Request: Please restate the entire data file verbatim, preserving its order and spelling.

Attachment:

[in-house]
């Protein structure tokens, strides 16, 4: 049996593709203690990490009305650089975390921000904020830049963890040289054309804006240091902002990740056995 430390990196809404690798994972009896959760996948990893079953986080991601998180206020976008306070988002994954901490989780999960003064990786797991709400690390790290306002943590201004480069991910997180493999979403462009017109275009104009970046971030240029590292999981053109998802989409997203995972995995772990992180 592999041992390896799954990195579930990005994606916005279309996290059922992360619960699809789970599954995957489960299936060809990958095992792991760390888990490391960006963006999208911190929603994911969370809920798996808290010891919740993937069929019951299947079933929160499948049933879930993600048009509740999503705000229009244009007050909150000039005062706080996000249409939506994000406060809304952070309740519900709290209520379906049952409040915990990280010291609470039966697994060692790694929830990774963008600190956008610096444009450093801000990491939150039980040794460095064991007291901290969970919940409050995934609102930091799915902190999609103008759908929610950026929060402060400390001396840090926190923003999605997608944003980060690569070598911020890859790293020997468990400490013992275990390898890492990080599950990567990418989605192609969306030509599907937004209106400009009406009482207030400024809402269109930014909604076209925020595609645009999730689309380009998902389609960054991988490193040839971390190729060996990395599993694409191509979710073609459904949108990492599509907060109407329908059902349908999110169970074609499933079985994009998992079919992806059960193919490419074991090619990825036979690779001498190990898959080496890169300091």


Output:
[in-house]
């Protein structure tokens, strides 16, 4: 049996593709203690990490009305650089975390921000904020830049963890040289054309804006240091902002990740056995 430390990196809404690798994972009896959760996948990893079953986080991601998180206020976008306070988002994954901490989780999960003064990786797991709400690390790290306002943590201004480069991910997180493999979403462009017109275009104009970046971030240029590292999981053109998802989409997203995972995995772990992180 592999041992390896799954990195579930990005994606916005279309996290059922992360619960699809789970599954995957489960299936060809990958095992792991760390888990490391960006963006999208911190929603994911969370809920798996808290010891919740993937069929019951299947079933929160499948049933879930993600048009509740999503705000229009244009007050909150000039005062706080996000249409939506994000406060809304952070309740519900709290209520379906049952409040915990990280010291609470039966697994060692790694929830990774963008600190956008610096444009450093801000990491939150039980040794460095064991007291901290969970919940409050995934609102930091799915902190999609103008759908929610950026929060402060400390001396840090926190923003999605997608944003980060690569070598911020890859790293020997468990400490013992275990390898890492990080599950990567990418989605192609969306030509599907937004209106400009009406009482207030400024809402269109930014909604076209925020595609645009999730689309380009998902389609960054991988490193040839971390190729060996990395599993694409191509979710073609459904949108990492599509907060109407329908059902349908999110169970074609499933079985994009998992079919992806059960193919490419074991090619990825036979690779001498190990898959080496890169300091």